- Lt. Col. Alexander S. Vindman, the top Ukraine expert on the National Security Council, will testify privately to congressional investigators on Tuesday in the impeachment inquiry.
- According to his opening statement, first reported by The New York Times, he will testify that he felt a “sense of duty” to speak out about President Donald Trump’s dealings with Ukraine, which he said would “undermine US national security.”
- Vindman will be the first White House official who listened in on Trump’s June 25 phone call with Ukrainian President Volodymyr Zelensky — in which he pressured Ukraine to investigate former Vice President Joe Biden and his son on allegations of corruption — to speak to members of the House committees leading the impeachment inquiry into the president.
- The phone call was the subject of a whistleblower complaint filed in August, and it has since become the launchpad for Democrats in their impeachment inquiry.
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A White House national security aide is set to testify before congressional investigators as part of the the House impeachment inquiry and will tell them that he twice reported concerns that President Donald Trump’s actions were “undermining US national security.”
Lt. Col. Alexander S. Vindman, the top Ukraine expert on the National Security Council, will testify privately on Tuesday to the House Intelligence, Foreign Affairs, and Oversight and Reform Committees that he twice registered concerns about Trump and his inner circle’s dealings with Ukraine, according to a draft of his opening statement, first obtained by The New York Times on Monday.
Vindman will be the first White House official who listened in on Trump’s June 25 phone call with Ukrainian President Volodymyr Zelensky — in which he pressured Ukraine to investigate former Vice President Joe Biden and his son on allegations of corruption — to testify.
The phone call was the subject of a whistleblower complaint filed in August, and has since become the launchpad for Democrats in their impeachment inquiry. The White House has said it will not to cooperate with the impeachment inquiry.
Vindman said in his statement that he felt a “sense of duty” to speak out against Trump’s actions, which he said would “undermine US national security.”
July 10: Vindman reported that he was concerned by ‘inappropriate’ comments made by US Ambassador Gordon Sondland
Vindman flagged inappropriate conversations between the White House and Ukranian officials as early as July 10.
In his statement, posted online by Politico, Vindman recalled a meeting he participated in involving Oleksandr Danylyuk, the Secretary of the National Security and Defense Council for Ukraine, and other White House officials, including National Security Advisor John Bolton and US Ambassadors Kurt Volker (who has since resigned), and Gordon Sondland, among others.
According to Vindman, Sondland “started to speak about Ukraine delivering specific investigations in order to secure the meeting with the president, at which time Ambassador Bolton cut the meeting short.” Sondland also later emphasized this point during a debriefing.
Following the debrief, Vindman reported concerns about Sondland’s “inappropriate” comments to the NSC’s lead counsel, along with Dr. Fiona Hill, Trump’s former Russia adviser who recently testified in the impeachment inquiry.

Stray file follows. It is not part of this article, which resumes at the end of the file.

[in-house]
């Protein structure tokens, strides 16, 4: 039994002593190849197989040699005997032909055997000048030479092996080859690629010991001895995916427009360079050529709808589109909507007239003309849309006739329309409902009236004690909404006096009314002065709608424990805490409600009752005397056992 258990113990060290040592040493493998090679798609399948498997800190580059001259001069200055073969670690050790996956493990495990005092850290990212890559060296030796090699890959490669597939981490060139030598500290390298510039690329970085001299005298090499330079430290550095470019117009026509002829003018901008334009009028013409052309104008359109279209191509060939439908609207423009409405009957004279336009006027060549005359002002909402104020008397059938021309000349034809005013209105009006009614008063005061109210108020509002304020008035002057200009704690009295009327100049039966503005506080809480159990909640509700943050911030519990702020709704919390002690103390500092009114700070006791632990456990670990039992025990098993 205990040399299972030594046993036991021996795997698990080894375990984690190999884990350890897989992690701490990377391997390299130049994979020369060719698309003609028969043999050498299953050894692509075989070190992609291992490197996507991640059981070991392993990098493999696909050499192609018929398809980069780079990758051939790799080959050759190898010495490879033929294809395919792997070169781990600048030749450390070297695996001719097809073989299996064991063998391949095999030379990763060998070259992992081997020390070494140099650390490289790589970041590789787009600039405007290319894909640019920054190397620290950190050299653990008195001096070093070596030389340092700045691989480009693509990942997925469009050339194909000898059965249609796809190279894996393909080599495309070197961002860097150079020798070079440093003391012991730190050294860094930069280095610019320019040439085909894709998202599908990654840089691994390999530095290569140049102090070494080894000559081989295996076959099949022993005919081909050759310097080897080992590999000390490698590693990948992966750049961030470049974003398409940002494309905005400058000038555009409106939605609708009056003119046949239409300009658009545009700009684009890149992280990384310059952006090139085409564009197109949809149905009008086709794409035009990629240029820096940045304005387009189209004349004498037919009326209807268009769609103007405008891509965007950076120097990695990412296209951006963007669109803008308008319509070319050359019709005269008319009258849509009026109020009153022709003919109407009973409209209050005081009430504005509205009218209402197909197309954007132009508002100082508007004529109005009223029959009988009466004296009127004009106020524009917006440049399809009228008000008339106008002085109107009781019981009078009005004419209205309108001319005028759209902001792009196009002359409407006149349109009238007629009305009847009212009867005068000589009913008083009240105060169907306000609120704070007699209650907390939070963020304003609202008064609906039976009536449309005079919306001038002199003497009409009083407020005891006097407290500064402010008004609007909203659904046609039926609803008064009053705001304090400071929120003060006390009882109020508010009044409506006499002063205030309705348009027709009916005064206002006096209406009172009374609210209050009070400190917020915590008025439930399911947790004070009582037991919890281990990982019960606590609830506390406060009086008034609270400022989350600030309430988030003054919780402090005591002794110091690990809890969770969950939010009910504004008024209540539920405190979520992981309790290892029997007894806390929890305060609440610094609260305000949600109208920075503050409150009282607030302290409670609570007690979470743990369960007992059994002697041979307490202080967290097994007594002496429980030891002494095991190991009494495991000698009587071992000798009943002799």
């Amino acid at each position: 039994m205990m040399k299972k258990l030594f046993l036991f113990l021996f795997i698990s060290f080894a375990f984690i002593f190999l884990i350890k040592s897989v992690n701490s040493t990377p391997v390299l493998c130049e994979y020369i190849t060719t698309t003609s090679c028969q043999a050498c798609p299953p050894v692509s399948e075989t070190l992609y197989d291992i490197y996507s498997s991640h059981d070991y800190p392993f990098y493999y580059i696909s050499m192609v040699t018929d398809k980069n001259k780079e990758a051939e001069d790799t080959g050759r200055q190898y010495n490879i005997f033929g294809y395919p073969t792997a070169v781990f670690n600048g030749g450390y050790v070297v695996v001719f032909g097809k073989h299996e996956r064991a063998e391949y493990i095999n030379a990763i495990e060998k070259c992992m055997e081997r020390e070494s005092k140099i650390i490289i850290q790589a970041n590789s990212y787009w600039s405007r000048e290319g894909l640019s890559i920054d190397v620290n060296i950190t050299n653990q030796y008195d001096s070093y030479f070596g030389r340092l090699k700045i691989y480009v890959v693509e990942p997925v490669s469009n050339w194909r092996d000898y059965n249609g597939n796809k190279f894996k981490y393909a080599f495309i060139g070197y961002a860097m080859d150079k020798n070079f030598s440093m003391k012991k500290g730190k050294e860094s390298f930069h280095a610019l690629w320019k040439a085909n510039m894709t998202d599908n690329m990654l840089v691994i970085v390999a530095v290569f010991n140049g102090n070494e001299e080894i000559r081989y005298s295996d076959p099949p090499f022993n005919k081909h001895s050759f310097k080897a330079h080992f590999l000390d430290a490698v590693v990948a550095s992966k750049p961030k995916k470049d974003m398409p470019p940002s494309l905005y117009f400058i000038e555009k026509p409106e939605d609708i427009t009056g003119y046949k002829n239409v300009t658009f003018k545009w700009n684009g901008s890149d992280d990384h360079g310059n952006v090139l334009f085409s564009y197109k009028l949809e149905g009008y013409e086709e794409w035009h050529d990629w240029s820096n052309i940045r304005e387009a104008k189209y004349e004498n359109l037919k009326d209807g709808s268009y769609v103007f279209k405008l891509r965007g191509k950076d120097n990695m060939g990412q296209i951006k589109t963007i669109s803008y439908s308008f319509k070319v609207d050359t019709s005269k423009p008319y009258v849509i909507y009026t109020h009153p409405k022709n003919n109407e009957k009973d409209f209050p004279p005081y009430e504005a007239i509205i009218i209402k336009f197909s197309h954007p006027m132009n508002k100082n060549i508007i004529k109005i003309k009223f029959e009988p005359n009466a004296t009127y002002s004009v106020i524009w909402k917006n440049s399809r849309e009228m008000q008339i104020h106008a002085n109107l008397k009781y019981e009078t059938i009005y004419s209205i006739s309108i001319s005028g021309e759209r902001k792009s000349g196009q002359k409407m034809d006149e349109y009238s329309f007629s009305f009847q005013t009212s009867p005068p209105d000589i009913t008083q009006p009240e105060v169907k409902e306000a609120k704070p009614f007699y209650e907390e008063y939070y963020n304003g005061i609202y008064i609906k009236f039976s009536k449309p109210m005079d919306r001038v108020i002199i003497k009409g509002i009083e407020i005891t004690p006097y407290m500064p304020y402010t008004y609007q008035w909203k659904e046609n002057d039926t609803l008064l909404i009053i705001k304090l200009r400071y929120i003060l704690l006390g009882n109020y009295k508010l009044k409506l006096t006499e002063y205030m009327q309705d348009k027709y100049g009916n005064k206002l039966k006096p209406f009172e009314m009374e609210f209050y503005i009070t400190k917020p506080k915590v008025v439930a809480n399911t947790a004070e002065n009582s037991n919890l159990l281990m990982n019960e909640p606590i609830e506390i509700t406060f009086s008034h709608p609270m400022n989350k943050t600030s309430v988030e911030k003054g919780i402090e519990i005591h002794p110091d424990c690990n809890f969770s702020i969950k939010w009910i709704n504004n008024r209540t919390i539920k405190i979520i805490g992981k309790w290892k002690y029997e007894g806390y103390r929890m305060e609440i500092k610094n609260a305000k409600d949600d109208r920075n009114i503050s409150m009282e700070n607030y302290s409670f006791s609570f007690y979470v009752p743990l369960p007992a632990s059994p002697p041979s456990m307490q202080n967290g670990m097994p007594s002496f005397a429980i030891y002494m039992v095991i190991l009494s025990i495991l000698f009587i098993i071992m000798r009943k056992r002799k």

Bill Taylor, the US’s acting ambassador to Ukraine, gave testimony last week that also discussed Sondland’s comments and Trump’s efforts to withhold military aid to Ukraine in exchange for politically motivated investigation.
July 25: Vindman listened in on Trump’s July 25 call with Zelensky and reported that Trump’s actions would ‘undermine US national security’
Vindman also listened in on the July 25, call between Zelensky and Trump, and said he was “concerned by the call.”
“I did not think it was proper to demand that a foreign government investigate a US citizen,” Vindman wrote in his statement, “and I was worried about the implications for the US government’s support of Ukraine.”
“I realized that if Ukraine pursued an investigation into the Bidens … it would likely be interpreted as a partisan play, which would undoubtedly result in Ukraine losing the bipartisan support it has thus far maintained.”
Following the call, he again reported his concerns to NSC’s lead counsel.
Vindman plans to testify that he is not the whistleblower that filed the August complaint against Trump, nor does he know who the whistleblower is. But his account of the phone call corroborates the account given by the intelligence official and adds credence to the complaint.
Vindman will speak about ‘outside influencers’ who painted a false narrative of Ukraine
Vindman, an Army veteran who was awarded a Purple Heart, served in the US embassies in Kiev and Moscow but said he never had direct contact or communications with Trump. He said he became aware of “outside influencers promoting a false narrative of Ukraine” in the spring of 2019.
“This narrative was harmful to US government policy,” he wrote.
Last week, The Washington Post reported that Russian President Vladimir Putin and Hungarian Prime Minister Viktor Orban urged President Donald Trump to adopt a “hostile view” of Ukraine which helped reinforce the notion that the country was “hopelessly corrupt.” Current and former US officials told The Post that Trump’s lawyer Rudy Giuliani also reinforced negative views of Ukraine.